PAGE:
This isn’t my usual genre, but I loved THE HENNA WARS by Adiba Jaigirdar (my review of that here) so much that I just had to give this one a go. I’m glad that I did, it was everything I loved about THE HENNA WARS, with fake dating (one of my favourite tropes) thrown into the mix.
Rating: 4.5 stars!
Thanks to Hodder Children’s Group for the eARC of this book. It has not affected my honest review.
Content Warnings: racism, Islamophobia, biphobia, parental abandonment, toxic friendship.
About the book:
Everyone likes Humaira “Hani” Khan—she’s easy going and one of the most popular girls at school. But when she comes out to her friends as bisexual, they invalidate her identity, saying she can’t be bi if she’s only dated guys. Panicked, Hani blurts out that she’s in a relationship…with a girl her friends absolutely hate—Ishita “Ishu” Dey. Ishu is the complete opposite of Hani. She’s an academic overachiever who hopes that becoming head girl will set her on the right track for college. But Ishita agrees to help Hani, if Hani will help her become more popular so that she stands a chance of being elected head girl.
Despite their mutually beneficial pact, they start developing real feelings for each other. But relationships are complicated, and some people will do anything to stop two Bengali girls from achieving happily ever after.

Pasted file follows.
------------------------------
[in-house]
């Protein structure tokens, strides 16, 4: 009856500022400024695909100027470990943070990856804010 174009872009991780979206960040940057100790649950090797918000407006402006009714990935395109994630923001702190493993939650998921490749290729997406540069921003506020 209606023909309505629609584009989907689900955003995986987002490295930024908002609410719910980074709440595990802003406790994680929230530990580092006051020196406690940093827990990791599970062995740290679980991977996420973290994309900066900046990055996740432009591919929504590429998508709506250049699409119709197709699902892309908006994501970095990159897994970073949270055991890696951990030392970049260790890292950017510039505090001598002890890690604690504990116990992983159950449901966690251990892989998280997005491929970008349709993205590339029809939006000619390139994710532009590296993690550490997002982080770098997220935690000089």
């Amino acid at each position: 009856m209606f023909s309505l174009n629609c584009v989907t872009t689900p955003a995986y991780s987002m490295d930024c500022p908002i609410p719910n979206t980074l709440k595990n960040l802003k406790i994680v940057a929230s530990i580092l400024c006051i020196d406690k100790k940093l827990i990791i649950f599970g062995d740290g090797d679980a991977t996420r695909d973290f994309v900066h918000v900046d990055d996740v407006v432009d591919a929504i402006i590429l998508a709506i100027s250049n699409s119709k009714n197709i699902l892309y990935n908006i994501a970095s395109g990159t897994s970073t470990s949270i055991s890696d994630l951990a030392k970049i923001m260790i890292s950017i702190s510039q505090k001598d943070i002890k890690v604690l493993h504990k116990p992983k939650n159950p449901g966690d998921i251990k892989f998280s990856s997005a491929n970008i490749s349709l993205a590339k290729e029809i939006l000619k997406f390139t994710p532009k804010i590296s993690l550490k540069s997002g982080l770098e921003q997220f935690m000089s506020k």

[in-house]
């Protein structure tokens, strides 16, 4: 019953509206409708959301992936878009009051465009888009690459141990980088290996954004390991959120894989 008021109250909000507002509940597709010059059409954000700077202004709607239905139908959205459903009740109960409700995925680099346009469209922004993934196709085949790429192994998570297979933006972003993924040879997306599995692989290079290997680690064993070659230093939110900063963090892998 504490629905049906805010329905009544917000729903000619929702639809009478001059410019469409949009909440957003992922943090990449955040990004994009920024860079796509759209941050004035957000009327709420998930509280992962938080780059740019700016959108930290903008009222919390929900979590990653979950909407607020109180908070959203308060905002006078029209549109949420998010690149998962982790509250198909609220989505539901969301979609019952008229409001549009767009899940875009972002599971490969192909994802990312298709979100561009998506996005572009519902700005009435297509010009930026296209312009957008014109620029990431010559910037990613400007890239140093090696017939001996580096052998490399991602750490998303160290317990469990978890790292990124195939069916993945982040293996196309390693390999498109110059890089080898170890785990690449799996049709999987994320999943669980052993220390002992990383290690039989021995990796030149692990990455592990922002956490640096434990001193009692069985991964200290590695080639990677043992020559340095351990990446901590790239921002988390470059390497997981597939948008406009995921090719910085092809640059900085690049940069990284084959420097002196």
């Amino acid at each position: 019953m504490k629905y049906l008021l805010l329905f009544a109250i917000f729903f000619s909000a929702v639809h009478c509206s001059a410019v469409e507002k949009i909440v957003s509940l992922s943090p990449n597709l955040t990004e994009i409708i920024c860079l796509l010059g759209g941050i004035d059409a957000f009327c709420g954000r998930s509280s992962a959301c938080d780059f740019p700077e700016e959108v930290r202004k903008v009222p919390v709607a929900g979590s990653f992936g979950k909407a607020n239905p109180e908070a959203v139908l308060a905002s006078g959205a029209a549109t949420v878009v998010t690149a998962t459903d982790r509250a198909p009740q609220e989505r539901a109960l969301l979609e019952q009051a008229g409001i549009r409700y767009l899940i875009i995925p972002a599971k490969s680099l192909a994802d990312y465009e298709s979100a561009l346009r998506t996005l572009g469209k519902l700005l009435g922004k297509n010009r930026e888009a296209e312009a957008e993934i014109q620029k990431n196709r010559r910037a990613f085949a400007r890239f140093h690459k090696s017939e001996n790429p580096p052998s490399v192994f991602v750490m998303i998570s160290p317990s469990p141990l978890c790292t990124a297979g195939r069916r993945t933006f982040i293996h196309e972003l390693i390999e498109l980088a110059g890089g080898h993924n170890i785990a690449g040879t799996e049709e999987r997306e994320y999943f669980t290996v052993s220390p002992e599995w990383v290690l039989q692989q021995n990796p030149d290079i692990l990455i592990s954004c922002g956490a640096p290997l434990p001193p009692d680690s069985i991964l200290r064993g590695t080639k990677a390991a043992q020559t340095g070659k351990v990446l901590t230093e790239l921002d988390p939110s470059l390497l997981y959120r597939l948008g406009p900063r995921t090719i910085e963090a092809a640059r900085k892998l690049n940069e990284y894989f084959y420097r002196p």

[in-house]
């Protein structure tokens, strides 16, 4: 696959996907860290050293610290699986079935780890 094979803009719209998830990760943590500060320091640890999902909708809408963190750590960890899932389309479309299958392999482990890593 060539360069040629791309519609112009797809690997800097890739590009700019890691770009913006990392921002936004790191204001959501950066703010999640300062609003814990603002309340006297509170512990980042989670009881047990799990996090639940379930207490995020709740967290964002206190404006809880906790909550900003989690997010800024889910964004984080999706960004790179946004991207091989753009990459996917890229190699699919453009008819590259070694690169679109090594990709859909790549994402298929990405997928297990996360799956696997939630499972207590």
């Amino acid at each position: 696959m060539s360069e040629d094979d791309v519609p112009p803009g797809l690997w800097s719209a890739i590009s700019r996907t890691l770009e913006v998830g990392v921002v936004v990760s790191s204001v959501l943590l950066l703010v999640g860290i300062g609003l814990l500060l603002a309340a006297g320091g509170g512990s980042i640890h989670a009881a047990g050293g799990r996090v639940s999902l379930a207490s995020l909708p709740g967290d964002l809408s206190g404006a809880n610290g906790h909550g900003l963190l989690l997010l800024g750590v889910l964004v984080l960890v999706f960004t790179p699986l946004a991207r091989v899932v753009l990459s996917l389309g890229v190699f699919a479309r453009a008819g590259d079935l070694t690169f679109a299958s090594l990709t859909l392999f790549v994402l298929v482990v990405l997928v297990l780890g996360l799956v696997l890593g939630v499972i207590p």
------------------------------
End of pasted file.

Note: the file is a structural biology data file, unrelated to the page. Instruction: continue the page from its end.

What did I think?
This book was so cute. I knew that I loved Adiba Jaigirdar’s writing from loving her debut, THE HENNA WARS, so I was excited for this one particularly because fake dating is one of my favourite tropes – I read so much fake dating fanfiction, you wouldn’t believe me if I said how much. I ended up reading this entire book in one day, plowing through its incredibly readable prose so I could find out more about these characters I’d already grown to adore. While this did give me all the wonderful and fluffy feelings that I wanted from a sapphic fake dating story, it also had emotional depths to it that hit me hard.
The way that the biphobia is included in the plot was incredible, and very validating. The microaggressions were threaded through in the same insidious way that they usually appear from friends and family, but were equally highlighted and called out. I liked that Adiba Jaigirdar showed how these biphobic attitudes don’t just come from strangers but can come from the people whose opinions matter the most to us. Equally, HANI AND ISHU’S GUIDE TO FAKE DATING showed Islamophobia from Hani’s toxic friends, and it was extremely discomforting to read the way that Hani rationalised and justified their attitudes – which is so important for teenagers to see in their fiction. I really loved the way that Hani’s approach to practicing Islam was portrayed. I can’t comment on ‘accuracy’ of any of the rep but I really liked that Hani chose her path herself, and throughout the book we saw several different ways of practicing Islam from the different Muslim characters.
Both POVs were really well done. Both Hani and Ishu had such distinct personalities and voices, and I loved seeing everything through both of their eyes and experiences. Hani and Ishu really reminded me of the sunshine and the grumpy one trope. Their relationship felt authentic and like it had real chemistry between them. Their relationship built from acquaintances to friends to love in a way that was really believable and I fell in love right alongside them. I loved the slow burn feeling to it and the complicated feelings always brought out by the fake dating trope. This is such an easy comfort read and I highly recommend it.
Release Date: 27th May 2021